Sign language has been very helpful for Sadie to bridge the gap in communication. People with Down syndrome tend to be visual learners, so she picks up on signs quickly. It also alleviates some difficulty caused by having low muscle tone, which extends to the tongue, which has 8 muscles. As Sadie adds spoken words to her vocabulary, the ASL signs helps to understand her speech by differentiating between words she may say similarly. She has a Signing Time subscription and according to Becca, the videos by Rachel Coleman have taught her so much at such a young age.
fine motor and feeding/drinking skills, physical therapist to work on gross motor, and a developmental interventionist for everything in between. It takes her a little longer than typical kids, but so far, she can do lots of the same things as other kids her age, like walking, talking, & climbing, to name a few. It also helps to have older siblings to learn from. Ariella, (4th grade) Drew, (2nd grade) and Elise, (pre-k) were her first playmates and models for everything, and have been Sadie’s biggest cheerleaders, and will, not doubt, grow up to be her greatest advocates.
Her EI therapy sessions are all in home but they have supplemented with outpatient therapy at CHOP, and are lucky to have CHOP so close by in Plainsboro, as there are many medical conditions that can stem from having Trisomy 21. Sadie has been very healthy overall, but they monitor many different body systems, with a variety of specialists to keep on top of it.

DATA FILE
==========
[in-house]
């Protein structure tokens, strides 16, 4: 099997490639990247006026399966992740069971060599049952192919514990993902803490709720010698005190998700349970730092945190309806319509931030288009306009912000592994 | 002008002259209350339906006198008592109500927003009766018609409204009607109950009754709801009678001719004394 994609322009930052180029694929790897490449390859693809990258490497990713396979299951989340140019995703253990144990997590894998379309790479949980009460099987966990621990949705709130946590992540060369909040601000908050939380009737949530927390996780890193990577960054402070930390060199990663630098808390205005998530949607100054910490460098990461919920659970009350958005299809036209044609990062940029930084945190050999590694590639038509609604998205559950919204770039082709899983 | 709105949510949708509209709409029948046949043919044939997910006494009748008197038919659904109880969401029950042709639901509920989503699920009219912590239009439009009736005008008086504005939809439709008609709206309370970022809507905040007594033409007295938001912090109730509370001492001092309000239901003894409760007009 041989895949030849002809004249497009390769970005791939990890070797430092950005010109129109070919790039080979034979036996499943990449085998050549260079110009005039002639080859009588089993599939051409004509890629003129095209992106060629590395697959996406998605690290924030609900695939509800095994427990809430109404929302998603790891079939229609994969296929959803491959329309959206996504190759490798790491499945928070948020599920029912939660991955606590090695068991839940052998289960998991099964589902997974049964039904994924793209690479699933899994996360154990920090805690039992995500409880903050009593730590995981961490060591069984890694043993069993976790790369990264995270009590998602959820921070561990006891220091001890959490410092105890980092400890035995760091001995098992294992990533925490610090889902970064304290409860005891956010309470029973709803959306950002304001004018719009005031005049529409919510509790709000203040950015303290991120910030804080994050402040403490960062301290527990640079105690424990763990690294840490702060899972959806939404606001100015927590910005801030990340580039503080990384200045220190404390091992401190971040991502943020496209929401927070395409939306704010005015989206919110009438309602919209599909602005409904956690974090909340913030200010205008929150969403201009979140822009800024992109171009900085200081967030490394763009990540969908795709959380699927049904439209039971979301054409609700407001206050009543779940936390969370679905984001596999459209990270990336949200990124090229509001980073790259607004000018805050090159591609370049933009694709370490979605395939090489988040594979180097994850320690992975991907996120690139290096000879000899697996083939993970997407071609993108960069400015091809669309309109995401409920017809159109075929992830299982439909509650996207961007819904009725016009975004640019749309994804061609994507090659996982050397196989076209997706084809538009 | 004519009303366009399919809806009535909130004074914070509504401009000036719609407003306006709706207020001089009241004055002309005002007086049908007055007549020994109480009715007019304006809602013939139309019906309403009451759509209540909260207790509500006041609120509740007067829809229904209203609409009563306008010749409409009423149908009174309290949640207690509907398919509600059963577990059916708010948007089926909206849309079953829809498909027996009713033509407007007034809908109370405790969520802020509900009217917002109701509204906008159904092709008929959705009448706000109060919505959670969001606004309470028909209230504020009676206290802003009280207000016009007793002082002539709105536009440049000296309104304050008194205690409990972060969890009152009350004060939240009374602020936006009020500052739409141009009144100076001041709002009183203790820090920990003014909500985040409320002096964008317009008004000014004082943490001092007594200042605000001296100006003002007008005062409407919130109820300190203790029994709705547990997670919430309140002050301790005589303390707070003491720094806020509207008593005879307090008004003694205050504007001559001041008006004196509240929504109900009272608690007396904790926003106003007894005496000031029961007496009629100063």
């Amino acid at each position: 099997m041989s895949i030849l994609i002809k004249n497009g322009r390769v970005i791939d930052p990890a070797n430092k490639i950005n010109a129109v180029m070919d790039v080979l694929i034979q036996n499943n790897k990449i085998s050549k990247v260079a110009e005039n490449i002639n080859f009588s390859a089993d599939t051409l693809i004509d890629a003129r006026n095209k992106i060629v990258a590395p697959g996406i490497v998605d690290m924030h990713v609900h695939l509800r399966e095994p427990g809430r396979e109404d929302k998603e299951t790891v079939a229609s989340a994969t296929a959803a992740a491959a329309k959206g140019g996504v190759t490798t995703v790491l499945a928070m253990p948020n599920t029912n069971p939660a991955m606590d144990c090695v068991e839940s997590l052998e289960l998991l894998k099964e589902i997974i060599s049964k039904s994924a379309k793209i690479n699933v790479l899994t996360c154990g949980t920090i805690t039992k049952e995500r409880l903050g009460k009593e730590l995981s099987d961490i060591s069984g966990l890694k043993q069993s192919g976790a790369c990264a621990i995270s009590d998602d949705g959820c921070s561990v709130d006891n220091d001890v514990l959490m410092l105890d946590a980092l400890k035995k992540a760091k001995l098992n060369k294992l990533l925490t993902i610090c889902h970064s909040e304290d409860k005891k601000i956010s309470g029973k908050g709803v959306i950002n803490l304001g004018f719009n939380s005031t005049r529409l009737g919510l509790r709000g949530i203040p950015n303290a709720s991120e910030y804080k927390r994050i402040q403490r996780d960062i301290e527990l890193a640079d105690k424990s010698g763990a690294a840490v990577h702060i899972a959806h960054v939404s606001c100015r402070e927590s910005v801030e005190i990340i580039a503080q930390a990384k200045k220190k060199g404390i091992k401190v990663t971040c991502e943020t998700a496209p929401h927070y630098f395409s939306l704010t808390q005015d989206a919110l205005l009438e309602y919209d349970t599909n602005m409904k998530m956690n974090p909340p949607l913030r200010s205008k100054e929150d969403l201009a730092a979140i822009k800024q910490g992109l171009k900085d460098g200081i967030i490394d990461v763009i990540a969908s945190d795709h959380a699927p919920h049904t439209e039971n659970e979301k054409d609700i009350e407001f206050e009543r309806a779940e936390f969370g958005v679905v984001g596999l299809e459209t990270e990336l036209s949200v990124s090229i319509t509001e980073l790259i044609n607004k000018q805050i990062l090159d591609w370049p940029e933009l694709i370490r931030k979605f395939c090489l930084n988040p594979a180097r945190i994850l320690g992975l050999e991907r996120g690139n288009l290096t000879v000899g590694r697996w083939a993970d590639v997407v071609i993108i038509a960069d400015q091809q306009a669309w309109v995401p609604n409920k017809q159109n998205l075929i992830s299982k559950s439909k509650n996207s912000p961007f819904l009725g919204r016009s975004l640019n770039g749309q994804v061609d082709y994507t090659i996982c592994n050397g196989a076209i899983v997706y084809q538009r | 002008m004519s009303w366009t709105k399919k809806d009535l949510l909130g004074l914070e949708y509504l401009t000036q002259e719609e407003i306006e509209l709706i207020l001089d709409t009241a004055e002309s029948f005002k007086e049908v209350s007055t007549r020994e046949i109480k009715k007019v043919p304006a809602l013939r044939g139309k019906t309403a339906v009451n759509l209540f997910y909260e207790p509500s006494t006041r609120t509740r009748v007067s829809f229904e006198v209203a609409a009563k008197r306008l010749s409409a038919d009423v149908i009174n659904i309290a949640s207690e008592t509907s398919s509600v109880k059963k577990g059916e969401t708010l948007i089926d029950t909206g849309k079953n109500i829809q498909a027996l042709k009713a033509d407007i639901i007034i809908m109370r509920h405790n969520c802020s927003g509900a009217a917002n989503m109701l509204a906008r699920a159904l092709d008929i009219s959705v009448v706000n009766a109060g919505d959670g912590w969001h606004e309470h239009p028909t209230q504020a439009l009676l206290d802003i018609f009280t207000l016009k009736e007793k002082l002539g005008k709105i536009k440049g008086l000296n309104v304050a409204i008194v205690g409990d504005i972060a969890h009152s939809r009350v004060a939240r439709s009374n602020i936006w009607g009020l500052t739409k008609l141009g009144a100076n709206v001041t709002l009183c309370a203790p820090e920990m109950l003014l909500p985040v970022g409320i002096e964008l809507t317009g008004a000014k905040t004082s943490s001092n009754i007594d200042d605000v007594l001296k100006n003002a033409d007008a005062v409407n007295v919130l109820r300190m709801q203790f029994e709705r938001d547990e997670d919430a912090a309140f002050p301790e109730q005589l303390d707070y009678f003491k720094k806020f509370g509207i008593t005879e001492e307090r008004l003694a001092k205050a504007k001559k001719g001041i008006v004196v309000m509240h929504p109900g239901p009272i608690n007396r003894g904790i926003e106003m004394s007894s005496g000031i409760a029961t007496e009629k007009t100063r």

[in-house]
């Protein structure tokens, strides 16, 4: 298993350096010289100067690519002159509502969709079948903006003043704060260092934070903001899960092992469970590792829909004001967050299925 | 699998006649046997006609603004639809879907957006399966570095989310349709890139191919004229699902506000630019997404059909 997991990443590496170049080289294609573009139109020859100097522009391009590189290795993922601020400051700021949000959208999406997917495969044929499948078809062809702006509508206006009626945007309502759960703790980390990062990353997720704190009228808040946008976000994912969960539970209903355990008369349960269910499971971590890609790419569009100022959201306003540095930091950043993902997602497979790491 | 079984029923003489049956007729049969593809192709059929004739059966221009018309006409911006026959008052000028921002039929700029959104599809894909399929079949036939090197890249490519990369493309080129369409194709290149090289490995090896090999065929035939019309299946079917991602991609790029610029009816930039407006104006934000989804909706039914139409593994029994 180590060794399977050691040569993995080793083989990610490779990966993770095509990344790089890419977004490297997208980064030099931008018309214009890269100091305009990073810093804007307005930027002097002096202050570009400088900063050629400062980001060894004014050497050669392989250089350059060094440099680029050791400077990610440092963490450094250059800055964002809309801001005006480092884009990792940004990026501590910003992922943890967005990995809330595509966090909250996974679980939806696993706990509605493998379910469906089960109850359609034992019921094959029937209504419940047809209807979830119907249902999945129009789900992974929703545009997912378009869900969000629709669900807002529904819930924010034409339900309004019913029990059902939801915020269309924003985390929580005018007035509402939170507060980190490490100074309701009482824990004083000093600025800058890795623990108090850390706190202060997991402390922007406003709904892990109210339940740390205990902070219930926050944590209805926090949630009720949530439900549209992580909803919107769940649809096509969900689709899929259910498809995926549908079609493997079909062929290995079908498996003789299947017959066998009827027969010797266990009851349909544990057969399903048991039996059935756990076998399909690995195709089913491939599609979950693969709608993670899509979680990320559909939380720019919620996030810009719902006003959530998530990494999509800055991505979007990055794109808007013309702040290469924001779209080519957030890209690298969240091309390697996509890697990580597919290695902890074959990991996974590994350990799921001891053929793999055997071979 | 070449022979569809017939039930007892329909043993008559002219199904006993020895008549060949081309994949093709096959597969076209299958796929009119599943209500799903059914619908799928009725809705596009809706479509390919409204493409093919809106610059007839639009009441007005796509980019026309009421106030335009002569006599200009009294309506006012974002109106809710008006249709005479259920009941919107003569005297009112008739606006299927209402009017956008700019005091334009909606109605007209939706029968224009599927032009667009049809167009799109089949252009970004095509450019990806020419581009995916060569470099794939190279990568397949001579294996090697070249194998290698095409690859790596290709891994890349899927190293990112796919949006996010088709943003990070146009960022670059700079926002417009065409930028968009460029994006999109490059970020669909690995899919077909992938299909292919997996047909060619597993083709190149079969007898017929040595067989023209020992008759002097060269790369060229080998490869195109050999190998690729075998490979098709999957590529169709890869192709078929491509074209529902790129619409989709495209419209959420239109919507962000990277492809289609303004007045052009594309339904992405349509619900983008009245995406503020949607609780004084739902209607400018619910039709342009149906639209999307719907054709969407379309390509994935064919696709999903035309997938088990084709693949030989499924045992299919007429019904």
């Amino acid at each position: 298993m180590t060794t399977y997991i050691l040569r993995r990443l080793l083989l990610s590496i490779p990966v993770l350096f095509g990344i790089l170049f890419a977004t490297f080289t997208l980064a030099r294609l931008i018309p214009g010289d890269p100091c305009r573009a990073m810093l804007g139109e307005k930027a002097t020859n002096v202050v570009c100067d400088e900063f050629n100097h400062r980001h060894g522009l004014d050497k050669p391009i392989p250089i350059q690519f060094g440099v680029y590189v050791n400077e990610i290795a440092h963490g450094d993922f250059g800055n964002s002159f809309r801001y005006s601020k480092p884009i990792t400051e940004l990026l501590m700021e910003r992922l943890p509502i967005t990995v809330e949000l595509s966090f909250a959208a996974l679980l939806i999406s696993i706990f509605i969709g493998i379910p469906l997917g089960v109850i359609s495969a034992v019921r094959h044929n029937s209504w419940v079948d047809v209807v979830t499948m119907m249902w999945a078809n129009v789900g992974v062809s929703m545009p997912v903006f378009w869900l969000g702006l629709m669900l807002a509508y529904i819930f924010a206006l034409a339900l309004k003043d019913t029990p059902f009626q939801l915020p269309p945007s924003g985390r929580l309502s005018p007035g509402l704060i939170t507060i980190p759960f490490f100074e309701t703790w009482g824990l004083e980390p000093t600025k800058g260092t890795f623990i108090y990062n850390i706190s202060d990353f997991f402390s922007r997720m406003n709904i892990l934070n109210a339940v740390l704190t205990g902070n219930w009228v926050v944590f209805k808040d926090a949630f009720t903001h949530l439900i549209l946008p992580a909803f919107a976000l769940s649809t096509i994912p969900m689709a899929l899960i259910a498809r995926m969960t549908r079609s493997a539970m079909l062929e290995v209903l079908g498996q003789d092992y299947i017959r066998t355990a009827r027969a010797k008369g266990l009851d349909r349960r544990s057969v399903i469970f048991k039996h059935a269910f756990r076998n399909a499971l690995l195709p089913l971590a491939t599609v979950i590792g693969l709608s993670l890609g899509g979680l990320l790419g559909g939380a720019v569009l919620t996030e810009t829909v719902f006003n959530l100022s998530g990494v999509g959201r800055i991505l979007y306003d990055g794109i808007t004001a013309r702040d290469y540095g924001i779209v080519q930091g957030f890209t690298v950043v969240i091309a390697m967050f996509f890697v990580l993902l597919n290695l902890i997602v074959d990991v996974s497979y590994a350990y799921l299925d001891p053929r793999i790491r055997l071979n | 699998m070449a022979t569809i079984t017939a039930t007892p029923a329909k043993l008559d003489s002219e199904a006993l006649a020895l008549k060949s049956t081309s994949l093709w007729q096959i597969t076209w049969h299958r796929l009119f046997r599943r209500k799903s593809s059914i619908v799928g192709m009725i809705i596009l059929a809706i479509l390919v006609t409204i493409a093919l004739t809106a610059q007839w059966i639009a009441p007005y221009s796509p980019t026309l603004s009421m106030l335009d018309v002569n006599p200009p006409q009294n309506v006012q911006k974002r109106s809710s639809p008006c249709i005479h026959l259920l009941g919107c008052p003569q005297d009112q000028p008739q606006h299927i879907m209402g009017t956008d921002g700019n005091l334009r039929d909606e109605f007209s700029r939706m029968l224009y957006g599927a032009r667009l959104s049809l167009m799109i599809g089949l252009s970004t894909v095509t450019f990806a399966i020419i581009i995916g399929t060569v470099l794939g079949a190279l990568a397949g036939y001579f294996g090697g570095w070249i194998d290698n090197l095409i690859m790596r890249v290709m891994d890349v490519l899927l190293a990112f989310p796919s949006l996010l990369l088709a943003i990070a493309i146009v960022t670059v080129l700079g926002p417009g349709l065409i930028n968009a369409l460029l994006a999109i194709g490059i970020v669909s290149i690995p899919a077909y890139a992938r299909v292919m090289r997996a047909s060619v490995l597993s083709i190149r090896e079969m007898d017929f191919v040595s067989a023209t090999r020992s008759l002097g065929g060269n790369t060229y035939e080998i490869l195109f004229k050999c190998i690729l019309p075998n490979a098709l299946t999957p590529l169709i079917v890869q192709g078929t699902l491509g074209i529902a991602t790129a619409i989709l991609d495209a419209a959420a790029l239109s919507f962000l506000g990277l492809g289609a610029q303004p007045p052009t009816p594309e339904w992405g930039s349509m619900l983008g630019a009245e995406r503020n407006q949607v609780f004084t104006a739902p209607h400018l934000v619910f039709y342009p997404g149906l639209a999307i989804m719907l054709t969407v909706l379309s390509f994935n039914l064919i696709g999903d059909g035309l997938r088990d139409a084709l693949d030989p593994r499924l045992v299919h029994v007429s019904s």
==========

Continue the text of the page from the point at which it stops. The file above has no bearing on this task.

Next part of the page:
Congenital heart defects affect about 50% of children with Down syndrome. Other common medical conditions can be vision problems, low muscle tone, blood disorders, hypothyroidism, and are at greater risk for Celiac & Alzheimer’s. It is important to note, although people with Down syndrome may have some medical conditions, they don’t ever have all of them, so with the proper medical team, all can achieve a high quality of life. Students with Down syndrome are considered to have an intellectual and developmental disability and are entitled to a free, appropriate public education through age 21. Research has shown that children allowed to continue being included in the general education classroom make significantly more gains. Many colleges and universities now offer specific programming dedicated to serving neurodivergent students.